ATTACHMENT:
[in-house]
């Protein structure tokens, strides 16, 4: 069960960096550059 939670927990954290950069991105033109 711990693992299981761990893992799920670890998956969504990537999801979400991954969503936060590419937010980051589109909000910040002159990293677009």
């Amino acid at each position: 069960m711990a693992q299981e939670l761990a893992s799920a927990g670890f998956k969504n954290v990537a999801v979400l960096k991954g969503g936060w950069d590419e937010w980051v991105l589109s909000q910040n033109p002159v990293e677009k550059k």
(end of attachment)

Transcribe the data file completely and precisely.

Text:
[in-house]
């Protein structure tokens, strides 16, 4: 069960960096550059 939670927990954290950069991105033109 711990693992299981761990893992799920670890998956969504990537999801979400991954969503936060590419937010980051589109909000910040002159990293677009």
């Amino acid at each position: 069960m711990a693992q299981e939670l761990a893992s799920a927990g670890f998956k969504n954290v990537a999801v979400l960096k991954g969503g936060w950069d590419e937010w980051v991105l589109s909000q910040n033109p002159v990293e677009k550059k």